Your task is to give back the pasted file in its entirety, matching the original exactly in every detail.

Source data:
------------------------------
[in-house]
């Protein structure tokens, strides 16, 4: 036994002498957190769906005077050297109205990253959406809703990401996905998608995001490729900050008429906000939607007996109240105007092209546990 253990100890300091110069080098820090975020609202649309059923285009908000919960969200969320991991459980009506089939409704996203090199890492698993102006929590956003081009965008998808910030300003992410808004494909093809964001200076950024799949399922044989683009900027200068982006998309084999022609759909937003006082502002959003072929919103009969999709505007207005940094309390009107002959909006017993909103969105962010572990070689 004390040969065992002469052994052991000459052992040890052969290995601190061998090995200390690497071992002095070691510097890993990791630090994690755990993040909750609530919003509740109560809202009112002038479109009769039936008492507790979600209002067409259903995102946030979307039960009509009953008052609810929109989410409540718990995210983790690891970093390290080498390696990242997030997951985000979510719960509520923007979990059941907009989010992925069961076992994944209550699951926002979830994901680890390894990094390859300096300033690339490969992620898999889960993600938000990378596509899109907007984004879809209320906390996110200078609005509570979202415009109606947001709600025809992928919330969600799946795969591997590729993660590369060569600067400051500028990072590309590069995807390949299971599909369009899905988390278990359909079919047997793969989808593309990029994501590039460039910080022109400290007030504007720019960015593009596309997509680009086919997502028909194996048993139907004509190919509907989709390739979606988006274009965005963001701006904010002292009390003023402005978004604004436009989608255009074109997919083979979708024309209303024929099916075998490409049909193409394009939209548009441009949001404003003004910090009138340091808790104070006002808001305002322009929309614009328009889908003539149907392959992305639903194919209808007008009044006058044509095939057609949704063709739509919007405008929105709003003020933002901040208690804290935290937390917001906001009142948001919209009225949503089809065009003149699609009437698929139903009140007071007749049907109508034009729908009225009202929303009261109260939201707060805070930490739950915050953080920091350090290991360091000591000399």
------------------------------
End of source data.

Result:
[in-house]
């Protein structure tokens, strides 16, 4: 036994002498957190769906005077050297109205990253959406809703990401996905998608995001490729900050008429906000939607007996109240105007092209546990 253990100890300091110069080098820090975020609202649309059923285009908000919960969200969320991991459980009506089939409704996203090199890492698993102006929590956003081009965008998808910030300003992410808004494909093809964001200076950024799949399922044989683009900027200068982006998309084999022609759909937003006082502002959003072929919103009969999709505007207005940094309390009107002959909006017993909103969105962010572990070689 004390040969065992002469052994052991000459052992040890052969290995601190061998090995200390690497071992002095070691510097890993990791630090994690755990993040909750609530919003509740109560809202009112002038479109009769039936008492507790979600209002067409259903995102946030979307039960009509009953008052609810929109989410409540718990995210983790690891970093390290080498390696990242997030997951985000979510719960509520923007979990059941907009989010992925069961076992994944209550699951926002979830994901680890390894990094390859300096300033690339490969992620898999889960993600938000990378596509899109907007984004879809209320906390996110200078609005509570979202415009109606947001709600025809992928919330969600799946795969591997590729993660590369060569600067400051500028990072590309590069995807390949299971599909369009899905988390278990359909079919047997793969989808593309990029994501590039460039910080022109400290007030504007720019960015593009596309997509680009086919997502028909194996048993139907004509190919509907989709390739979606988006274009965005963001701006904010002292009390003023402005978004604004436009989608255009074109997919083979979708024309209303024929099916075998490409049909193409394009939209548009441009949001404003003004910090009138340091808790104070006002808001305002322009929309614009328009889908003539149907392959992305639903194919209808007008009044006058044509095939057609949704063709739509919007405008929105709003003020933002901040208690804290935290937390917001906001009142948001919209009225949503089809065009003149699609009437698929139903009140007071007749049907109508034009729908009225009202929303009261109260939201707060805070930490739950915050953080920091350090290991360091000591000399």